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Chapter 9.docx

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Department
Geography
Course
Geography 1100
Professor
D.Kim Holland
Semester
Fall

Description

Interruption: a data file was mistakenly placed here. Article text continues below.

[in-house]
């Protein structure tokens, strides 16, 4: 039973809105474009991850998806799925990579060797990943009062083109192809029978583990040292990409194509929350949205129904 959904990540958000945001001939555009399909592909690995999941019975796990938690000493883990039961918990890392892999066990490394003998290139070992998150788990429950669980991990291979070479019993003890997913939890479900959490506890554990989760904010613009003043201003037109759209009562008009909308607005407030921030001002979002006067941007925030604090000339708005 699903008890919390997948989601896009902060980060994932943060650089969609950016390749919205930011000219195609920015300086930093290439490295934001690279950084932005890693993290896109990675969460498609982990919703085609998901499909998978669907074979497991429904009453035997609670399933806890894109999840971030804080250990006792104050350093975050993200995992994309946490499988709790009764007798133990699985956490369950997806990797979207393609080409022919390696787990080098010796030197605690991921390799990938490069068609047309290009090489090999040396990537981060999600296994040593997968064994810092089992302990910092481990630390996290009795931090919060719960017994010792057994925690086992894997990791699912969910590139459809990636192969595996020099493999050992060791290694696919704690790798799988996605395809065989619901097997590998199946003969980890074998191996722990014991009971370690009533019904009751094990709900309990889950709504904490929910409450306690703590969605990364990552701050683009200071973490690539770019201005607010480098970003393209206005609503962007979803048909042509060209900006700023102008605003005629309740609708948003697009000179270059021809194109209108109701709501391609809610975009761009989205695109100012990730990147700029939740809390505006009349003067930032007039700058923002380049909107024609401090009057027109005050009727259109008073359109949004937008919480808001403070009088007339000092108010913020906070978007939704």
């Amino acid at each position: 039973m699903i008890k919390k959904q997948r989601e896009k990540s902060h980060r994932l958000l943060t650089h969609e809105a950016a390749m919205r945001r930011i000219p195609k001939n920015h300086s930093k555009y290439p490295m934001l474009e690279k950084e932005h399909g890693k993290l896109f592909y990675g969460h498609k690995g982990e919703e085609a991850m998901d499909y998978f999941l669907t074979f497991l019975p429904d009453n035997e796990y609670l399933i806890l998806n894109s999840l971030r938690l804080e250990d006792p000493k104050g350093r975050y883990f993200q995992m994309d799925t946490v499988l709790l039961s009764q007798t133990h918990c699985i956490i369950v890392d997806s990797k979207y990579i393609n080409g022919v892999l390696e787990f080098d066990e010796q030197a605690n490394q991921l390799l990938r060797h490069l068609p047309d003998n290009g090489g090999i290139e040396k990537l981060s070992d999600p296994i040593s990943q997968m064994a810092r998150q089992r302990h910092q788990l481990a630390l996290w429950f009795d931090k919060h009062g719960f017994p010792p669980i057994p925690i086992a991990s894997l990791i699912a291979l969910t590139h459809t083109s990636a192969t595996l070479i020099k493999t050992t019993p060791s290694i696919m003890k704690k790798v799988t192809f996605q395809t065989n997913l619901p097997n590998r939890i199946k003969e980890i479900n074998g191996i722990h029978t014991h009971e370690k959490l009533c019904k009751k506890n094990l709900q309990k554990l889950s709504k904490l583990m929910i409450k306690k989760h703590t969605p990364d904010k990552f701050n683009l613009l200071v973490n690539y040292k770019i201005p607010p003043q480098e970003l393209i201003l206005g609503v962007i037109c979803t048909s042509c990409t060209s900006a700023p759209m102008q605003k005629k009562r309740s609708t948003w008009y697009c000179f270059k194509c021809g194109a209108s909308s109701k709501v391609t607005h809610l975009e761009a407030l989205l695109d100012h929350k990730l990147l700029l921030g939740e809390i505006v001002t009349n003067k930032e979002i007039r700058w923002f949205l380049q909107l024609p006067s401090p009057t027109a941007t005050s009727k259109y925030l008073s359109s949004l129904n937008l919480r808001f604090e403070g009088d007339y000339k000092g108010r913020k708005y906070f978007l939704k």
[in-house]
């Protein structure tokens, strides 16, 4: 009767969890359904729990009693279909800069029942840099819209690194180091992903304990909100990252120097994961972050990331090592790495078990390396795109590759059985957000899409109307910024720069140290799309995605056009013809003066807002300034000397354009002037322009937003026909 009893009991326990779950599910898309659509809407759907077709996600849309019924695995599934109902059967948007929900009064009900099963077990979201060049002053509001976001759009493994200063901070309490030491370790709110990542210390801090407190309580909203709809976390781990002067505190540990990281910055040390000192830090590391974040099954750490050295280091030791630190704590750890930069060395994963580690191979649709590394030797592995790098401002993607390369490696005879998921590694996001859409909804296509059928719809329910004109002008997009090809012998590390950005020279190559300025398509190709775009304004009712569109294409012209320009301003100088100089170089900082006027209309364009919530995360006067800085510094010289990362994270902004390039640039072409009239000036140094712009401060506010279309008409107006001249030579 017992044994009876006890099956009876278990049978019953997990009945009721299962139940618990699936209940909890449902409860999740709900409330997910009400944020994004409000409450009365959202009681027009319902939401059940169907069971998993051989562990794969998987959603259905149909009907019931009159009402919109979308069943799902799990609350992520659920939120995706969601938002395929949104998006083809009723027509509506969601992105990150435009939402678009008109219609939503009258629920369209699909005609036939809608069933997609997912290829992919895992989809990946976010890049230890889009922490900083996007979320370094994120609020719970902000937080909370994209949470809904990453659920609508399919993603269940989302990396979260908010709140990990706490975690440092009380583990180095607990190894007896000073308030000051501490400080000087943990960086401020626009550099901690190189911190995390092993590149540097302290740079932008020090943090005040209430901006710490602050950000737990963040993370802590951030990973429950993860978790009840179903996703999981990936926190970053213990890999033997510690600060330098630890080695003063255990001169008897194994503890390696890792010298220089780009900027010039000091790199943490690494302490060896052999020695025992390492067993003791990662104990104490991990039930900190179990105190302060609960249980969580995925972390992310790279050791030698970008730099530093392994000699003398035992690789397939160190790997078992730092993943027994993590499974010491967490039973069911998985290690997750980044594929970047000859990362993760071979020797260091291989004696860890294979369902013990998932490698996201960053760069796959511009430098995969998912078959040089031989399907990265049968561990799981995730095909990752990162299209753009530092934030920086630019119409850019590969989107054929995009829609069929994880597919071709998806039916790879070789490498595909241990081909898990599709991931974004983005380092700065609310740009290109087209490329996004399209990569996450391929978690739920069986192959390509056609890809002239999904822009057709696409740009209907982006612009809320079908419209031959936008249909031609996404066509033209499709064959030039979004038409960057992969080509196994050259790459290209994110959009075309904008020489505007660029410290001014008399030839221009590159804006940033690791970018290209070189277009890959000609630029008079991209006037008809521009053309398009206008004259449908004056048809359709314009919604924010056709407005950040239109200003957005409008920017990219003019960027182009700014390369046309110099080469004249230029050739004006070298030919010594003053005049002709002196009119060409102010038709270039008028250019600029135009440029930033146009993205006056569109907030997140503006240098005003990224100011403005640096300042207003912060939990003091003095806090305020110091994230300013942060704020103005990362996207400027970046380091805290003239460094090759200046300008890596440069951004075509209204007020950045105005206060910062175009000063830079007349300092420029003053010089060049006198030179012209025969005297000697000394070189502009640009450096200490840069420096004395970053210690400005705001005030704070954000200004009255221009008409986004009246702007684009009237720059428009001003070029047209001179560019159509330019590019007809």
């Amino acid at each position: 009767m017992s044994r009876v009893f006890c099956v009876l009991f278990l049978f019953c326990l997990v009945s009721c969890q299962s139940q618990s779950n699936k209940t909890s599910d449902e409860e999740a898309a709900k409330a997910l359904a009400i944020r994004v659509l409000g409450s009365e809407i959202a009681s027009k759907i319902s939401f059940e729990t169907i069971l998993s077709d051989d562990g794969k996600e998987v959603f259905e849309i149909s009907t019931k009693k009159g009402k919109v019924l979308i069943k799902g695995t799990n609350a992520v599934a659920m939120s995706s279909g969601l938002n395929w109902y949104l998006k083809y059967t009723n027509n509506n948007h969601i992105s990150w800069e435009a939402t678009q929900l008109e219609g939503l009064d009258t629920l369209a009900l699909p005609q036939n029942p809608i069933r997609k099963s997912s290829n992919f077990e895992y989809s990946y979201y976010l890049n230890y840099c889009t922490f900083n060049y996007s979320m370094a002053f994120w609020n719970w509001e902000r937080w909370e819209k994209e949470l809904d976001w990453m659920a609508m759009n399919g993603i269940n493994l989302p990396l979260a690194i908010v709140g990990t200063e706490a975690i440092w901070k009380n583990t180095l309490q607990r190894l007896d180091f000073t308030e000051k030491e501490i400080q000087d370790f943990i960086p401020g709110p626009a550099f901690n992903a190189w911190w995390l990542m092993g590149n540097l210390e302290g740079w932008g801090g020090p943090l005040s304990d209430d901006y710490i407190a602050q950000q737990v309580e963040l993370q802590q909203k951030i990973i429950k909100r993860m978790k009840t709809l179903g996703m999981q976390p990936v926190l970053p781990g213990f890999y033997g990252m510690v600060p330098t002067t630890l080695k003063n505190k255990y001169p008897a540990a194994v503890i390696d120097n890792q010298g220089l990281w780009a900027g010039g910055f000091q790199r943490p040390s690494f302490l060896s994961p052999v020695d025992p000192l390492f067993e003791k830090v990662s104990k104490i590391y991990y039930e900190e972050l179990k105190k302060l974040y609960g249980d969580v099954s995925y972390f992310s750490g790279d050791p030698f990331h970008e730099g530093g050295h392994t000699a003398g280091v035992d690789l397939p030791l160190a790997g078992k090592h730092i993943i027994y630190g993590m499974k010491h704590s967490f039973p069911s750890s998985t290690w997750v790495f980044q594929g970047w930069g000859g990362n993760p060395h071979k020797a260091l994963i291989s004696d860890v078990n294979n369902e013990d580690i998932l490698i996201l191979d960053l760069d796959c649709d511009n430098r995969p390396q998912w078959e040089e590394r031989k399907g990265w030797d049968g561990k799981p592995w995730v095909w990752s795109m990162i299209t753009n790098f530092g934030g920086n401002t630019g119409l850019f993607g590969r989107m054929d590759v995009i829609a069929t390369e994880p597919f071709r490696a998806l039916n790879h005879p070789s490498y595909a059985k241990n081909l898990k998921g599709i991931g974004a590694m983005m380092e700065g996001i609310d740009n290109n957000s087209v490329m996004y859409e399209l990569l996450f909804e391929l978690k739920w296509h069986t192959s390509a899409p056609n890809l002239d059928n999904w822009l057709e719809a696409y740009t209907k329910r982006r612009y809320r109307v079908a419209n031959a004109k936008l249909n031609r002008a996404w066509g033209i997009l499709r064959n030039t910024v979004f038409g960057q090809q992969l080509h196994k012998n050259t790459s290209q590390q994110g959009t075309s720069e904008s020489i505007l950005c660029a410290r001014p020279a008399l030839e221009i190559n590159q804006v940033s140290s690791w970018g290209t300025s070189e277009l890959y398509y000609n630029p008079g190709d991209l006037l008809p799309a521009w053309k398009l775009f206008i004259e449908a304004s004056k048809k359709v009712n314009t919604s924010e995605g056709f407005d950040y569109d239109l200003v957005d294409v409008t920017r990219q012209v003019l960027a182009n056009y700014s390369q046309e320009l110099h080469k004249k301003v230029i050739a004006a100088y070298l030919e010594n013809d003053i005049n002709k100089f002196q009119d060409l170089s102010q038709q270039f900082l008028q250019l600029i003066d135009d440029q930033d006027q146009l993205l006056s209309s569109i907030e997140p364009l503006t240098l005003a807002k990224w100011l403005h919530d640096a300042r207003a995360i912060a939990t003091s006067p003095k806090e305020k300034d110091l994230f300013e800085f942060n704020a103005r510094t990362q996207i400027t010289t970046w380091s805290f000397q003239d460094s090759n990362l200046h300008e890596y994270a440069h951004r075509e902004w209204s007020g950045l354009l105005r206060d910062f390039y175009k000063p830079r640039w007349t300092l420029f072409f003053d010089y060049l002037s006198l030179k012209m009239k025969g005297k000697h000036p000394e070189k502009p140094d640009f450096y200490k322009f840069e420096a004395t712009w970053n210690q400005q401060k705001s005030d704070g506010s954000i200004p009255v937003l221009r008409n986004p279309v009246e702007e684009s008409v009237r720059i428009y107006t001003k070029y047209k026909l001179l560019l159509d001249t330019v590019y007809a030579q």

Land Resources - Biological resources, lands that support living things Soils - Topsoil usually few inches deep, less than 1 ft - Formed by physical and chemical decomposition of rock material and by decay of organic matter - Soil erosion is the removal of soil particles by wind or water o Usually soil formation rate > soil erosion rate o Depth and fertility increase with time - 45% of Earths rainforests have been cleared or degraded o Lands cleared for agriculture almost immediately have soil loss - Desertification, the expansion or intensification of areas of degraded or destroyed soil and vegetation cover o Caused by climate change, rainfall and drought o Mainly accelerates because of human activity o Occurs when both plant cover and soil moisture are lost o 40% of Africa’s land is in danger of human-induced desertification - Salinization is the concentration of salts in the topsoil as a result of the evaporation of surface water o Occurs where evaporation exceeds precipitation Political Geography - Study of the organization and spatial distribution of political phenomena National Political Systems - The idea of the state and its claim to sovereignty within its boarders are normal now State: An independent political unit occupying a defined, permanently populated territory and having full sovereign control over its internal and foreign affairs - Colonies or protectorates are not states because there is no established government or permanent population Nation:Agroup of people with a common culture occupying a particular territory, bound together by a strong sense of unity arising from shared beliefs and customs. - Language and religion are strong unifying elements, but most important is cultural distinctiveness and a sense of ethnocentrism Nation-State:Astate whose territorial extent coincides with that occupied by a distinct nation of people or whose population shares a general sense cohesion and adherence to a set of common values - Examples are Iceland, Slovenia, Poland and the two Koreas Part-Nation State:Asingle nation that is dispersed across and be predominant in two or more states - Examples are gypsies, and Palestinians Evolution of the Modern State - The now universal idea of the Modern State was developed by European philosophers in the 18 century o Advanced the concept that the people owe allegiance to a state and the people it represents rather than a leader - Many states are the result of European expansion during the 17 – 19 centuries o Much of Africa, Asia and theAmericas were divided into colonies o New boundaries represented the limits of colonizing empire’s power rather than cultural or physical lines - In 1776 (Declaration of Independence) only 35 empires, kingdoms and countries in the world - In 1939 (World War II) there were 70 - In 2009 around 200 independent states Challenges to the State - State centric view under assault from economic and social power 1. Globalization of economics and emergence of transnational corporates who economic and production decisions are unrelated to the interested of any single state 2. International and supranational institutions limit the independence of action of each other members and thus diminish absolute state primacy in economic and social matters. Example, WTO, European Union and NA Free-TradeAssociation 3. Non-governmental Organizations (NGO) whose interests and actions cut across national boundaries and unite people sharing common interests. They use social pressures to influence or limit government action. Example, Globalization,AIDs effort, etc. 4. Immigrants no longer need to assimilate into their new social environment or transfer loyalties to their new adopted country because of the Internet, inexpensive communication, etc. GLOBALIZATION 5. Increase in nationalist and separatist movements in culturally composite states weakening the formed unquestioned primacy of the established state Geographic Characteristics of States - Size o Large states might have areas that are inaccessible, sparsely populated and hard to integrate into mainstream economics o Smaller states are more culturally homogeneous, easier to develop transportation and communication systems to link the sections of the country - Shape o Compact state is ideal because it is circular; with the capital located in the middle, places could because in a minimal amount of time meaning less expenditure on railroads and transportation. Ex Zimbabwe, Uruguay and Poland o Prorupt States are like compact but have one or two narrow extensions of territory. Tend to isolate a state and provide economic or strategic significance. Example, Thailand o Elongated states are the least efficient shape administratively. Causes areas far from the capital to be isolated because of the costs of roads. Likely to encompass more diversity of climate, resources and peoples. May have less national cohesion o Fragmented States are countries formed completely or partially by islands and partially on mainland. Harder to impose centralized control over its territory because of the separation between parts of the state  Exclave is a state within a state :O o Perforated State is a state that completely surrounds a territory that it does not rule.An Enclave is that state that is surrounded, ex. The Vatican.Aperforated state can be weakened if the enclave is occupied by people whose value systems differ from those of the surrounding country - Location o Absolute location (where its physically located in the world) of Canada and Russia in the north reduces its size advantage because of limits their agricultural advantage o Relative Location is its location in relation to that of other countries. Land locked states are at a disadvantage because it doesn’t have any coastline. Countries like Singapore is located at a crossroad of world shipping and commerce - Cores and Capitals o Core Area is the original nucleus of a state and usually contains the densest population, largest cities, highly developed transportation system, and most developed economic base. Example, Paris, London and Moscow  Rest of the country expands outward from core area o Primate City is usually the capital city and the largest city. Usually within the core area and is the focus of it. o Unitary States are countries with centralized governments, relatively few internal cultural contrast, a strong sense of identity and boarders that are clearly cultural as well as political o Federal States have a capital city that may have been created to serve as the administrative center. It is part of the generalized core region of the country but the capital is not the largest cities. Example is Washington DC and Ottawa o Regional Government (Asymmetric Federalism) strong unitary states acknowledge the aspirations of several subdivisions within their state and grant them a degree of administrative control, while retaining central authority over matters of national concern.  Claims are made on differences in religions, languages or interests. o Forward-Thrust capital city is one that is deliberately sited in a states frontier zone to signal the governments awareness of regions away from the core Boundaries - International boundaries are lines that establish the limit of each states jurisdiction and authority o Boundaries dictate the kind of money people use, the legal code, the army, language and perhaps the religion taught in schools o Serve as powerful reinforces of cultural variation o Were Frontier Zones previously, a poorly defined area marking the effective end of a states authority. Often sparsely inhabited o Boundaries projected upwards and downward - Natural Boundaries are based on recognizable boundaries such as mountains rivers and lakes - Artificial (Geometric) Boundaries are set by latitude and longitude. Such as the Canada th and USA boarder along the 49 parallel - Antecedent Boundary is one that is drawn across and area before it is well populated. Before the cultural landscape features developed o USA – Canada boarder is one becaus